Shopping’s seismic shifts
By Jeremy Maggs
The shift caused by Covid-19 in buying patterns — and even in the type of products that consumers are after — is expected to endure beyond this crisis, and brands would do well to prepare themselves for this new world.
Covid-19 is having a radical impact on how South Africans shop. As week 1 of the lockdown ends, 22% of them say they are now using online shopping more frequently, according to a new analysis from research agency Kantar.
Ivan Moroke, CEO at Kantar’s insights division, says: "This new reality is overwhelming for brands and businesses. It’s now essential for marketers to tap into how consumers’ needs and purchasing habits are changing, to ensure these are well met when we finally start to come out the other side."
According to the Kantar research, 42% of people under 35 say they are shopping less at physical outlets in favour of e-commerce. Online delivery services from major retailers are flourishing, and smart retailers are rapidly expanding their offerings. Online florist Netflorist has launched next-day delivery of fresh produce, with prepared meals coming soon.
Furthermore, Kantar predicts consumers will increasingly shop closer to home, with a shift from crowded malls and chains to local convenience channels.
The agency believes once the crisis is over retailers should expect that some new habits will endure, and brands will need to be ready for new omnichannel behaviours as shoppers explore, compare and buy interchangeably across online and brick-and-mortar stores.
Kantar says we’re also likely to see a shift in the types of products purchased during and after the crisis. "Even consumers focused on fashion, luxury and beauty purchases prior to Covid-19 are now shifting their wallets towards toilet paper, hand sanitiser, and staples," the agency says.
"While panic buying will lead to short-term spikes, it is the more fundamental shift towards essentials that will prevail. Concerned about their physiological needs, consumer-spend will move towards categories like groceries, cleaning products and airtime."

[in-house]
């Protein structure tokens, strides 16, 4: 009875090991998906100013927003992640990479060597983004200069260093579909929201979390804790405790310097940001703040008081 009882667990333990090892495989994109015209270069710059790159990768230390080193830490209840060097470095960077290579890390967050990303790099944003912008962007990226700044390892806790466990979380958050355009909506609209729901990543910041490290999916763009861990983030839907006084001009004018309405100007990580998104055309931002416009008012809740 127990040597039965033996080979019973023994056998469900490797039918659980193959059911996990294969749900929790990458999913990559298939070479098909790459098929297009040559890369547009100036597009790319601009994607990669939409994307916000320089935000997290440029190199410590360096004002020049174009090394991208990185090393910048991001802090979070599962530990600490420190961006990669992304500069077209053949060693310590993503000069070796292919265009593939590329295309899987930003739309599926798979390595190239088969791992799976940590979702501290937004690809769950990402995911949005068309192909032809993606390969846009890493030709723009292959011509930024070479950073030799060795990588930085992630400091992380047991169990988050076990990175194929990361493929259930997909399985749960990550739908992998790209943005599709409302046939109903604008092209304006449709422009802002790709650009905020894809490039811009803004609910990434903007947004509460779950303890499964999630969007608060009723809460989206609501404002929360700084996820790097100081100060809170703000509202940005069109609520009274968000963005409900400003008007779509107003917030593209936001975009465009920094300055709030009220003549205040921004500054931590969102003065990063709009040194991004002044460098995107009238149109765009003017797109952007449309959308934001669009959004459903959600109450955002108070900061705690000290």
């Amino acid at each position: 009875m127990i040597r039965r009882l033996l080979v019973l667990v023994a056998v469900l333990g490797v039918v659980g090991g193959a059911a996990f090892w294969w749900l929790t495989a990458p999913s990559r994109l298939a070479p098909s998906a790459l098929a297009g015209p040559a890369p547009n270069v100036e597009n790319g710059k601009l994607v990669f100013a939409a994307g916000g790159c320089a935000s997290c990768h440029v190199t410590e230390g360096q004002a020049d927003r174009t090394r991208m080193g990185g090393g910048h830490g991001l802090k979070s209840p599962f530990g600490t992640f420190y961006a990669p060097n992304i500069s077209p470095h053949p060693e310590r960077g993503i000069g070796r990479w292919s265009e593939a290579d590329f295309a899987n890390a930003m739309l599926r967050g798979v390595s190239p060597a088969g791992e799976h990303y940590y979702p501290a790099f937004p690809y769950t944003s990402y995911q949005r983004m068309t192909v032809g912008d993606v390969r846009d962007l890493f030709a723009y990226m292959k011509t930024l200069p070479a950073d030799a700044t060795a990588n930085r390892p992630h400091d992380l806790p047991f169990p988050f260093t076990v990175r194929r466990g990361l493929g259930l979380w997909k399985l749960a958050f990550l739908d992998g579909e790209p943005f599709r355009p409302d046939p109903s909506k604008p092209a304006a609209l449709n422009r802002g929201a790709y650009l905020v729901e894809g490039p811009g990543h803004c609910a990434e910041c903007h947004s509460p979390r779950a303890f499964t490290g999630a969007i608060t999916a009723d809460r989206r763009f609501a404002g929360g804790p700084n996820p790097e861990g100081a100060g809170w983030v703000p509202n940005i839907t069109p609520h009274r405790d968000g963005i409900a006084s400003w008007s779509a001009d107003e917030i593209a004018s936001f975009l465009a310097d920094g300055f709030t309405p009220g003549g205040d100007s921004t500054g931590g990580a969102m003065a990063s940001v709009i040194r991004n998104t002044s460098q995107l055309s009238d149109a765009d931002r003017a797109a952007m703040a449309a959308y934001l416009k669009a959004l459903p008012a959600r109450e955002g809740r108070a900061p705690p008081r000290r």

Faced with uncertain times, 66% of South Africans are expressing fear about money — and are likely to become more open to financial services products to be better prepared for the future. Kantar says in the face of these shifts, luxury products will be hardest hit, while sales of products consumed socially — such as alcohol — will drop sharply in the short term.
Moroke says: "Now is a time for brands to step up to serve consumers better." He says 32% of consumers want brands to offer practical help in response to Covid-19. "In these trying times, it is not enough for brands to offer personal benefits to consumers — great brands will reach beyond their functional promise for individuals to demonstrate their positive impact on society as a whole." Brands will also need to consider how to invest effectively during this unusual time.
"Already, we see consumer media-behaviour shifting significantly as people isolate themselves in their homes. Digital media usage is up with over 40% of people spending more time on websites, social media, and WhatsApp to stay connected and inform themselves on the status of the world around them. Smart brands need to maintain presence and awareness during the crisis, preparing themselves for the future by ensuring [they] remain top of mind."
Lynne Gordon, managing partner at Kantar’s consulting division says: "For brands and business, it is a challenging time. The demands of the rapidly changing world require fast responses and deliberate choices today. But opportunities abound to respond to the shifts — maximise impact for people, shoppers, and organisations, and emerge prepared to play a leadership role in the recovery."